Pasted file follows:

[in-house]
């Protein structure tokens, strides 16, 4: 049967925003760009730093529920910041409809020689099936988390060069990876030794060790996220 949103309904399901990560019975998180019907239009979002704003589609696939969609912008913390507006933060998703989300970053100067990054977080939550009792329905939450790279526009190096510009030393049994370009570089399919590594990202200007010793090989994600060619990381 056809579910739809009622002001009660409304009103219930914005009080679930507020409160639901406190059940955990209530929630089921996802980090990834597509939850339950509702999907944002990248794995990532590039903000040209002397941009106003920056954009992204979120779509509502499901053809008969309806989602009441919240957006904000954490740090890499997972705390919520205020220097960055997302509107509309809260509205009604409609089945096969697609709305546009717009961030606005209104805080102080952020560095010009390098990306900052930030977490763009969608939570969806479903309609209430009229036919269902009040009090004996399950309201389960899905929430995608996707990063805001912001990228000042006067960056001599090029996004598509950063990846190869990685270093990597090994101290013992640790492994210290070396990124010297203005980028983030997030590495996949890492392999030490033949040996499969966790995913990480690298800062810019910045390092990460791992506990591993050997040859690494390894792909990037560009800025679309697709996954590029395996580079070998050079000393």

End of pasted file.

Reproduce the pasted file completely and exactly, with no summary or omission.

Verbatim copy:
[in-house]
């Protein structure tokens, strides 16, 4: 049967925003760009730093529920910041409809020689099936988390060069990876030794060790996220 949103309904399901990560019975998180019907239009979002704003589609696939969609912008913390507006933060998703989300970053100067990054977080939550009792329905939450790279526009190096510009030393049994370009570089399919590594990202200007010793090989994600060619990381 056809579910739809009622002001009660409304009103219930914005009080679930507020409160639901406190059940955990209530929630089921996802980090990834597509939850339950509702999907944002990248794995990532590039903000040209002397941009106003920056954009992204979120779509509502499901053809008969309806989602009441919240957006904000954490740090890499997972705390919520205020220097960055997302509107509309809260509205009604409609089945096969697609709305546009717009961030606005209104805080102080952020560095010009390098990306900052930030977490763009969608939570969806479903309609209430009229036919269902009040009090004996399950309201389960899905929430995608996707990063805001912001990228000042006067960056001599090029996004598509950063990846190869990685270093990597090994101290013992640790492994210290070396990124010297203005980028983030997030590495996949890492392999030490033949040996499969966790995913990480690298800062810019910045390092990460791992506990591993050997040859690494390894792909990037560009800025679309697709996954590029395996580079070998050079000393």